How to access props in mapDispatchToProps

29 January 2020
·
redux

Accessing props from state using mergeProps

While using Redux, you may come across a situation where you are passing in props from both mapStateToProps and mapDispatchToProps, and using them together:

// Button.js
const Button = ({ name, setName }) => (
    <button onClick={setName(name)}>Click</button>
);

const mapStateToProps = (state) => ({
    name: getName(state),
});

const mapDispatchToProps = (dispatch) => ({
    setName: (name) => dispatch(setName(name)),
});

export default connect(mapStateToProps, mapDispatchToProps)(Button); 

We can save Button having to know about name, and instead use mergeProps:

// Button.js
const Button = ({ setName }) => (
    <button onClick={setName}>Click</button>
);

const mapStateToProps = (state) => ({
    name: getName(state),
});

const mapDispatchToProps = (dispatch) => ({
    setName: (name) => () => dispatch(setName(name))
});

const mergeProps = (stateProps, dispatchProps) => ({
    setName: dispatchProps.setName(stateProps.name),
});

export default connect(mapStateToProps, mapDispatchToProps, mergeProps)(Button); 

What does mergeProps do?

mergeProps is an optional third argument you can pass into connect. As the name suggests, it merges all the props into one object for your component to use. By default, it will look like this:

(stateProps, dispatchProps, ownProps) =>
    ({ ...stateProps, ...dispatchProps, ...ownProps })
  • stateProps are all the props from mapStateToProps - in the above example, name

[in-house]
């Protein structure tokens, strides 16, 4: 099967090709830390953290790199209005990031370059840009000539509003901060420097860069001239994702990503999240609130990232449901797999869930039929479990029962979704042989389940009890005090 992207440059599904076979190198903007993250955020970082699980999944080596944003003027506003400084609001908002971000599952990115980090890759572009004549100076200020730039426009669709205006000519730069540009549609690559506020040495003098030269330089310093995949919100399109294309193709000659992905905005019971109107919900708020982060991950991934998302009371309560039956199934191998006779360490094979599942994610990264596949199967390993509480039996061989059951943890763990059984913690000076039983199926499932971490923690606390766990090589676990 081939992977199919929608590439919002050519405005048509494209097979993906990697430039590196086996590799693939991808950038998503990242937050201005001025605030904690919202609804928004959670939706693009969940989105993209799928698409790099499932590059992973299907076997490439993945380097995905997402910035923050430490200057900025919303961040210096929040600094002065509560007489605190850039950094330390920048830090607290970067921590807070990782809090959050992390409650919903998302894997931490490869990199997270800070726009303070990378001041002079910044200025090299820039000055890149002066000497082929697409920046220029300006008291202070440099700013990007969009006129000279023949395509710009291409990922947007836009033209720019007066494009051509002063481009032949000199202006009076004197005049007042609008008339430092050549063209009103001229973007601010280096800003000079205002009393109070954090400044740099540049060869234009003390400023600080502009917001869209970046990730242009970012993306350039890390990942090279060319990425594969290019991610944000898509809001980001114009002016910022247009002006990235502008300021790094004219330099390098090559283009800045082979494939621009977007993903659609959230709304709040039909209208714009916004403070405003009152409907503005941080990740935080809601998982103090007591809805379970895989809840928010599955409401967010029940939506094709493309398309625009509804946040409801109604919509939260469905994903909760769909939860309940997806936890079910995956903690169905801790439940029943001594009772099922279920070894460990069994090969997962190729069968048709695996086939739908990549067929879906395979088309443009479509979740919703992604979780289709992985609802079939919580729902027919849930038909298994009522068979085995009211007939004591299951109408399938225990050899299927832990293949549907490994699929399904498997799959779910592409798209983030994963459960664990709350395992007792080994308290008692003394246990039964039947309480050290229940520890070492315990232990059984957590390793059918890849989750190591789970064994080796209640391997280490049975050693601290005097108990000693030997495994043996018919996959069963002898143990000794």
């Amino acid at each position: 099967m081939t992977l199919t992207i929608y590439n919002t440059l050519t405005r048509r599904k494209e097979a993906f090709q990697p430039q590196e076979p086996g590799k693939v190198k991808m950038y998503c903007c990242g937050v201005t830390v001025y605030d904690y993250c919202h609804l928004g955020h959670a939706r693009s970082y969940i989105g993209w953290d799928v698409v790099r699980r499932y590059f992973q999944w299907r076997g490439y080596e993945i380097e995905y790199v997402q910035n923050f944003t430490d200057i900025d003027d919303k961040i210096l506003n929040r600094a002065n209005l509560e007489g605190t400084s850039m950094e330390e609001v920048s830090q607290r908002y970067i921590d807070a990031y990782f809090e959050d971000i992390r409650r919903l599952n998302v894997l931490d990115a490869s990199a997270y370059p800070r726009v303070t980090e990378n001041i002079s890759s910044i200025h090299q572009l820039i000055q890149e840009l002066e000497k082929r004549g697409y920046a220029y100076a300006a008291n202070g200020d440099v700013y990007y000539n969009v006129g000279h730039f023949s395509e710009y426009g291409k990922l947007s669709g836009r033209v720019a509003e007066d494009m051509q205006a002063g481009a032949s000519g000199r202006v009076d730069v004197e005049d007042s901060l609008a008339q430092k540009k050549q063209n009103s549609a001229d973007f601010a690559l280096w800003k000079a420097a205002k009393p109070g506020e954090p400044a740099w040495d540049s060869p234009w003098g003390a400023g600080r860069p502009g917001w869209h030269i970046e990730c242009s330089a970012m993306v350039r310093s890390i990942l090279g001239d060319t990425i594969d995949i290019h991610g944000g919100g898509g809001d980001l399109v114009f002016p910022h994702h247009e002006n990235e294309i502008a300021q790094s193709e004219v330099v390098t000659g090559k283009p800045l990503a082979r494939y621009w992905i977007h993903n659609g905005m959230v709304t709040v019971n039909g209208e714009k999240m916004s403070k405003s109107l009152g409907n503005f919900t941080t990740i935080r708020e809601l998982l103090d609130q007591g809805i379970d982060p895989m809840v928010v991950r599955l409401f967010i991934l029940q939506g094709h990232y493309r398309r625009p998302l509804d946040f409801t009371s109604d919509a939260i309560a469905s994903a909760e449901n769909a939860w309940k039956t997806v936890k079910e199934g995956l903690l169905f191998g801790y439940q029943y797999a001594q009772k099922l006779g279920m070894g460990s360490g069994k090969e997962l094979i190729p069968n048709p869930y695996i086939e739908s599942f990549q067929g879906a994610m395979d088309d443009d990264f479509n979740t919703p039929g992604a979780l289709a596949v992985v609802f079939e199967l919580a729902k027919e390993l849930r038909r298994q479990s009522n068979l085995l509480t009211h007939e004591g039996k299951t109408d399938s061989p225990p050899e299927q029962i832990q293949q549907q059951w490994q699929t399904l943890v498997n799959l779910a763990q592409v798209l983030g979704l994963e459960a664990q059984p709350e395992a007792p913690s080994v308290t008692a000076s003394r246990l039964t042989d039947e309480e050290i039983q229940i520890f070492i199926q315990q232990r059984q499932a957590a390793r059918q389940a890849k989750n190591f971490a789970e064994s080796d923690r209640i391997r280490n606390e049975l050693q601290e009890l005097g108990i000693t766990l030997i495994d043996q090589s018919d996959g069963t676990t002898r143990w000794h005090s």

• dispatchProps are all the props from mapDispatchToProps - setName
  • ownProps are all props that are passed into a component like this <Button foo={bar}/>

Accessing ownProps in mapDispatchFromProps

We can also access ownProps from mapDispatchToProps. Here we have the same Button example, but instead of name coming from mapStateToProps, this time it’s being passed in from the Form component:

// Form.js
import Button from './Button';

const Form = () => (
    <>
    {/* A bunch of other stuff... */}
    <Button name={'Emma'} />
    </>
);

// Button.js
const Button = ({ name, setName }) => (
    <button onClick={setName(name)}>Click</button>
);

const mapDispatchToProps = (dispatch) => ({
    setName: (name) => dispatch(setName(name)),
});

export default connect(null, mapDispatchToProps)(Button); 

We can use the name prop directly in mapDispatchToProps by using its second argument, ownProps:

const Button = ({ setName }) => (
    <button onClick={setName}>Click</button>
);

const mapDispatchToProps = (dispatch, ownProps) => ({
    setName: () => dispatch(setName(ownProps.name)),
});

export default connect(null, mapDispatchToProps)(Button); 

Even if name is now unused, it will still be passed in as part of ownProps to the Button component. We can filter it out using mergeProps:

const mergeProps = (stateProps, dispatchProps, ownProps) => ({
    ...dispatchProps,
});

export default connect(null, mapDispatchToProps, mergeProps)(Button); 

Pro-tip: Using mapDispatchToProps’ object form

You’ll notice that I always defined mapDispatchToProps in its function form:

const mapDispatchToProps = (dispatch) => ({
    setName: (name) => dispatch(setName(name))
});

If you’re not making use of ownProps or mergeProps, we can actually simplify it down to its object form, which does the exact same thing:

const mapDispatchToProps = {
    setName,
};

Thanks for reading!